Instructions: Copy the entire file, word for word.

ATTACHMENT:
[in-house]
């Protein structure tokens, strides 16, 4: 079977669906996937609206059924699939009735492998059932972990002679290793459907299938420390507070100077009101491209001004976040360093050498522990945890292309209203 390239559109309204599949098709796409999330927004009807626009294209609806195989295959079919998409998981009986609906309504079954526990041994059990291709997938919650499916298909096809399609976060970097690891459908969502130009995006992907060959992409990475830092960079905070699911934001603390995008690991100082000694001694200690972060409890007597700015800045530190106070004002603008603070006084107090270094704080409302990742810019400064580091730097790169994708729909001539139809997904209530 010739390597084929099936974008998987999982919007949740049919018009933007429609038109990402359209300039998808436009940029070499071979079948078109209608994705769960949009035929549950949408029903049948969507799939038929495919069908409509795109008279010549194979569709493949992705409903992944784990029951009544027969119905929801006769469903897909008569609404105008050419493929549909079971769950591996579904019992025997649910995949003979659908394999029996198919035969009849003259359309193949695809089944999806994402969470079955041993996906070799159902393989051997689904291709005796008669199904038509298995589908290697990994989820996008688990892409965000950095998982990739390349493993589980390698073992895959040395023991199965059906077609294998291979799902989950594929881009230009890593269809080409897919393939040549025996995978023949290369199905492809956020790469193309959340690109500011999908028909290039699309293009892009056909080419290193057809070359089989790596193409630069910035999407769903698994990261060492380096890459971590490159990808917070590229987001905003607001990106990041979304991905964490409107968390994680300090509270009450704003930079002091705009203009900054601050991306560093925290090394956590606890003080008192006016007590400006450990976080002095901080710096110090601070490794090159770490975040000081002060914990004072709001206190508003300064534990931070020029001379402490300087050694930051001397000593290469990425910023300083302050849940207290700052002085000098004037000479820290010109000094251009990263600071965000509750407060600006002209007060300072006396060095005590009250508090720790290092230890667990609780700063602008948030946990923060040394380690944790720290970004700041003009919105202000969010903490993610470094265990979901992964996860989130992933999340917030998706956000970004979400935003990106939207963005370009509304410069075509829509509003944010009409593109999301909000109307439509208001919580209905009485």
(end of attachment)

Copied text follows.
[in-house]
């Protein structure tokens, strides 16, 4: 079977669906996937609206059924699939009735492998059932972990002679290793459907299938420390507070100077009101491209001004976040360093050498522990945890292309209203 390239559109309204599949098709796409999330927004009807626009294209609806195989295959079919998409998981009986609906309504079954526990041994059990291709997938919650499916298909096809399609976060970097690891459908969502130009995006992907060959992409990475830092960079905070699911934001603390995008690991100082000694001694200690972060409890007597700015800045530190106070004002603008603070006084107090270094704080409302990742810019400064580091730097790169994708729909001539139809997904209530 010739390597084929099936974008998987999982919007949740049919018009933007429609038109990402359209300039998808436009940029070499071979079948078109209608994705769960949009035929549950949408029903049948969507799939038929495919069908409509795109008279010549194979569709493949992705409903992944784990029951009544027969119905929801006769469903897909008569609404105008050419493929549909079971769950591996579904019992025997649910995949003979659908394999029996198919035969009849003259359309193949695809089944999806994402969470079955041993996906070799159902393989051997689904291709005796008669199904038509298995589908290697990994989820996008688990892409965000950095998982990739390349493993589980390698073992895959040395023991199965059906077609294998291979799902989950594929881009230009890593269809080409897919393939040549025996995978023949290369199905492809956020790469193309959340690109500011999908028909290039699309293009892009056909080419290193057809070359089989790596193409630069910035999407769903698994990261060492380096890459971590490159990808917070590229987001905003607001990106990041979304991905964490409107968390994680300090509270009450704003930079002091705009203009900054601050991306560093925290090394956590606890003080008192006016007590400006450990976080002095901080710096110090601070490794090159770490975040000081002060914990004072709001206190508003300064534990931070020029001379402490300087050694930051001397000593290469990425910023300083302050849940207290700052002085000098004037000479820290010109000094251009990263600071965000509750407060600006002209007060300072006396060095005590009250508090720790290092230890667990609780700063602008948030946990923060040394380690944790720290970004700041003009919105202000969010903490993610470094265990979901992964996860989130992933999340917030998706956000970004979400935003990106939207963005370009509304410069075509829509509003944010009409593109999301909000109307439509208001919580209905009485």